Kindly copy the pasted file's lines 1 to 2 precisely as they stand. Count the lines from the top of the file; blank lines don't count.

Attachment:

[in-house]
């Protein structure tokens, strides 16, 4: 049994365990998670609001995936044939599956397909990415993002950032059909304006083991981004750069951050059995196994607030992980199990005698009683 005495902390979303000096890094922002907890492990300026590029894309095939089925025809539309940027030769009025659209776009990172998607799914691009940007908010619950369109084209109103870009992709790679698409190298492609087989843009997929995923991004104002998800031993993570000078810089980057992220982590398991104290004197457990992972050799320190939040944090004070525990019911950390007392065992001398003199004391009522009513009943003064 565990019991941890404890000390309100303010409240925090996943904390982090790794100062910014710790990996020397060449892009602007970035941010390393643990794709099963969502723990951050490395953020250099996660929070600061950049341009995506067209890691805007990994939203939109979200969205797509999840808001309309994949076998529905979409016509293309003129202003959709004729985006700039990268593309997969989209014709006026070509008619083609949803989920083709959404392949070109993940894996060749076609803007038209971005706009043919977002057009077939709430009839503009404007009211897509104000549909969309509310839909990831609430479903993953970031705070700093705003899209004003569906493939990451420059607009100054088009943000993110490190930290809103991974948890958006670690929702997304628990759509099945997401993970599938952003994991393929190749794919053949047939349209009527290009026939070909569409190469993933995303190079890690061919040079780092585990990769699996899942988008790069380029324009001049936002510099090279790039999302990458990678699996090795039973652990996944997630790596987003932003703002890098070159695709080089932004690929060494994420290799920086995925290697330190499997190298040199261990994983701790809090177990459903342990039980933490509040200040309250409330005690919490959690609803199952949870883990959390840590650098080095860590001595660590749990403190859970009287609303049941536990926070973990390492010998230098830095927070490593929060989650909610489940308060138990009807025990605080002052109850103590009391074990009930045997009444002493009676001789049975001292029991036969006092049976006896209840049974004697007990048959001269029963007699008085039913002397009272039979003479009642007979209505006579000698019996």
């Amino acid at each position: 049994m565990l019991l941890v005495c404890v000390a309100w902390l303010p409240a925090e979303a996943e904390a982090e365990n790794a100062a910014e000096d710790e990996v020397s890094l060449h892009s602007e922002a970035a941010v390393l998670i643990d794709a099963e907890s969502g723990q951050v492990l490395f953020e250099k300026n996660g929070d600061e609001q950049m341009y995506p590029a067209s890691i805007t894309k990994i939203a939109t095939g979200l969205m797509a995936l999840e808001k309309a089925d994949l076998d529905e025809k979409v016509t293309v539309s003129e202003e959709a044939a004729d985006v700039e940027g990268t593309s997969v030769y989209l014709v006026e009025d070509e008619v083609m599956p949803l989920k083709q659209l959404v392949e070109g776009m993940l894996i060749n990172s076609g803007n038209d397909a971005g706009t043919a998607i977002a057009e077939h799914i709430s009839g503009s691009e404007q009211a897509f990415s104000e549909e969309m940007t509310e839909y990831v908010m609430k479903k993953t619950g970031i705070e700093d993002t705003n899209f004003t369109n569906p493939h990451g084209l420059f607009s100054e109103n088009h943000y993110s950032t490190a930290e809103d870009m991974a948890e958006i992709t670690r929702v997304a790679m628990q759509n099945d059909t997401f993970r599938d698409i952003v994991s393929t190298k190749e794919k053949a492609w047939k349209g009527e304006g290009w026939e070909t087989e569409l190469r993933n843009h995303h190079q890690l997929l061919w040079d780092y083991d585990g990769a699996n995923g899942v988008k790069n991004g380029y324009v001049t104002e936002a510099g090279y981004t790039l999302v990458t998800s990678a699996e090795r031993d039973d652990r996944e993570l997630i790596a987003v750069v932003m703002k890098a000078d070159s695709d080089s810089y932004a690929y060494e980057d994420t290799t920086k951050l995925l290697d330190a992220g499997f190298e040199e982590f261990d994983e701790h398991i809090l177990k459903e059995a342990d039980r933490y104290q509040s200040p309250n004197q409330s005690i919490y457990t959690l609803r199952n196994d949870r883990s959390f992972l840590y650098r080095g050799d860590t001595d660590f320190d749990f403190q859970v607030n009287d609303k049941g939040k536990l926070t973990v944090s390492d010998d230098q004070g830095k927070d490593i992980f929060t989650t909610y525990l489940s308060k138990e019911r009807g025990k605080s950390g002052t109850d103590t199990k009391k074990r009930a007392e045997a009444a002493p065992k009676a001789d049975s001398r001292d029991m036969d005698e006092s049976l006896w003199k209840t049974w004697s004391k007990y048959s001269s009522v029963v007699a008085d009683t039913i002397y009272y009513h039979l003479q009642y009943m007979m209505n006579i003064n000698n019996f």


[in-house]
């Protein structure tokens, strides 16, 4: 049994365990998670609001995936044939599956397909990415993002950032059909304006083991981004750069951050059995196994607030992980199990005698009683 005495902390979303000096890094922002907890492990300026590029894309095939089925025809539309940027030769009025659209776009990172998607799914691009940007908010619950369109084209109103870009992709790679698409190298492609087989843009997929995923991004104002998800031993993570000078810089980057992220982590398991104290004197457990992972050799320190939040944090004070525990019911950390007392065992001398003199004391009522009513009943003064 565990019991941890404890000390309100303010409240925090996943904390982090790794100062910014710790990996020397060449892009602007970035941010390393643990794709099963969502723990951050490395953020250099996660929070600061950049341009995506067209890691805007990994939203939109979200969205797509999840808001309309994949076998529905979409016509293309003129202003959709004729985006700039990268593309997969989209014709006026070509008619083609949803989920083709959404392949070109993940894996060749076609803007038209971005706009043919977002057009077939709430009839503009404007009211897509104000549909969309509310839909990831609430479903993953970031705070700093705003899209004003569906493939990451420059607009100054088009943000993110490190930290809103991974948890958006670690929702997304628990759509099945997401993970599938952003994991393929190749794919053949047939349209009527290009026939070909569409190469993933995303190079890690061919040079780092585990990769699996899942988008790069380029324009001049936002510099090279790039999302990458990678699996090795039973652990996944997630790596987003932003703002890098070159695709080089932004690929060494994420290799920086995925290697330190499997190298040199261990994983701790809090177990459903342990039980933490509040200040309250409330005690919490959690609803199952949870883990959390840590650098080095860590001595660590749990403190859970009287609303049941536990926070973990390492010998230098830095927070490593929060989650909610489940308060138990009807025990605080002052109850103590009391074990009930045997009444002493009676001789049975001292029991036969006092049976006896209840049974004697007990048959001269029963007699008085039913002397009272039979003479009642007979209505006579000698019996």